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Updated: August 14, 2012 21:09 IST

Change in industrial policymay change labour equations

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Labour Commissioner S.R. Umashankar: Once the standing orders are declared, it will become clear to employer and employee that they cannot act without due processes.
Labour Commissioner S.R. Umashankar: Once the standing orders are declared, it will become clear to employer and employee that they cannot act without due processes.

PUBLIC EYE ‘Lack of awareness on rights makes IT workers vulnerable’

Recruitment and employment frauds in the State’s most pampered industry, information technology and the allied BPO sector, are being reported with a discomfiting frequency. Hugely under-reported, these cases are being treated as a crime statistic, rather than an issue that plagues the large labour workforce that lives and works in the city.

In a significant decision earlier this year, the State Labour Department withdrew a 12-year-old exemption to the IT sector. This exemption from the Industrial Employment Standing Orders Act, which absolved companies in the sector from several important laws that bind regular workspaces, was revoked amid stiff resistance from the industry.

In a freewheeling chat with Deepa Kurup, Labour Commissioner S.R. Umashankar explained how this move is likely to make a difference by providing employees a “security blanket” and encourage more reporting of cases of employee-employer disputes to the Labour Department.

Excerpts:

In recent months, several cases of employment or recruitment related fraud have been reported in the IT sector, including fly-by-night operators who collect hefty training fees or security deposits and shut shop overnight. Have these cases been brought to your notice?

Actually, these frauds fall under a few broad categories. One is the kind where people are being fooled into paying for a job that does not exist. This is criminal. The other is where people are employed for a few months, not paid and the company shuts shop. We are aware this is happening but very few come to us with complaints. Even the few who do, simply give us oral complaints. This is the biggest problem for us in the IT sector.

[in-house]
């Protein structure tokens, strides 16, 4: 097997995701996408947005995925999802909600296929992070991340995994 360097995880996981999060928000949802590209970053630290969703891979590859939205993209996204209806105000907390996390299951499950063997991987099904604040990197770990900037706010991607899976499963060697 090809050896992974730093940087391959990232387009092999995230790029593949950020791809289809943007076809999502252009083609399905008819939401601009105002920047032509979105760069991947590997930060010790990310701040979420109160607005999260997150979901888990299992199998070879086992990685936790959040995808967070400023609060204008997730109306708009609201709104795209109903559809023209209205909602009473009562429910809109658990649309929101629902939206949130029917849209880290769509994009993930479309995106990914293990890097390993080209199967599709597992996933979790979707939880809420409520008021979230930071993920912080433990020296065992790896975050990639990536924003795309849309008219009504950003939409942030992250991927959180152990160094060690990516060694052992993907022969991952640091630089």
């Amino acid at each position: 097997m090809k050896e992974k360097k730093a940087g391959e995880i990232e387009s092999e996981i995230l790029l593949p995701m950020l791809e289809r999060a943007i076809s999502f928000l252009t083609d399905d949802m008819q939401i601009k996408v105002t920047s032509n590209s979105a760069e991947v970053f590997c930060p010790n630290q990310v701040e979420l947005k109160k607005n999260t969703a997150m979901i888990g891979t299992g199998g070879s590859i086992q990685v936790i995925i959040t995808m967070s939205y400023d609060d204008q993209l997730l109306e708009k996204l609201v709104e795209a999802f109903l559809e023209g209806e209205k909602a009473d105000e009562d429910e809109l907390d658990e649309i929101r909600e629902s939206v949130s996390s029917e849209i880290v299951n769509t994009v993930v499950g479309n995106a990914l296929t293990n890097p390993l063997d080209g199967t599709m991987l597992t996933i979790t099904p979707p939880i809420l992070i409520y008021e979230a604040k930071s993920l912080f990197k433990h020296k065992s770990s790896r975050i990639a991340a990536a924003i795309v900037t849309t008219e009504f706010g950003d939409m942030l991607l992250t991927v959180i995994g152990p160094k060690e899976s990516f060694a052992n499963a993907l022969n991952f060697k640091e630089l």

Why do you think they are reluctant to approach the Labour Department or to complain formally?

Fear or job insecurity: they can be removed at any time. They are afraid of spoiling their references. They tell us that putting it on record will be seen as a negative mark on their careers. This may not be true but this is what they believe.

Is there an awareness issue? How does this compare to other industries?

In other industries, say in the manufacturing sector, they readily come to us with disputes and we intervene. In the IT/ITeS sector there is an awareness problem; it appears that they don’t either know that there is a mechanism (like ours) or they don’t want to come. They sometimes go to the police.

What can the Labour Department do in such a situation to ensure that people are not being cheated or their rights violated?

Things could change. Till now in Karnataka, the Information Technology Department was being given certain blanket labour exemptions. Though the industry is misconstruing this as a move to introduce inspector raj, the fact is that removing this exemption will bring new transparency to employee-employer relations in the sector. This will happen because under the Standing Order Act every company will be forced to define the exact relationship and role (rights and duties) of the employee and the employer.

Will this help by creating awareness?

Certainly. It will create awareness, and also provide a sense of security. Once the Standing Orders are declared, it will become clear — to employees and employers — that they cannot simply fire or tarnish any record without due processes. Currently, as they are not covered by standing orders, there are no specific set of rules … employees may be at the mercy of the HR department. Now they will know that there is grievance redressal mechanism. It isn’t that they could not come to us earlier: but now they will be aware of this option and know they are protected by the law.

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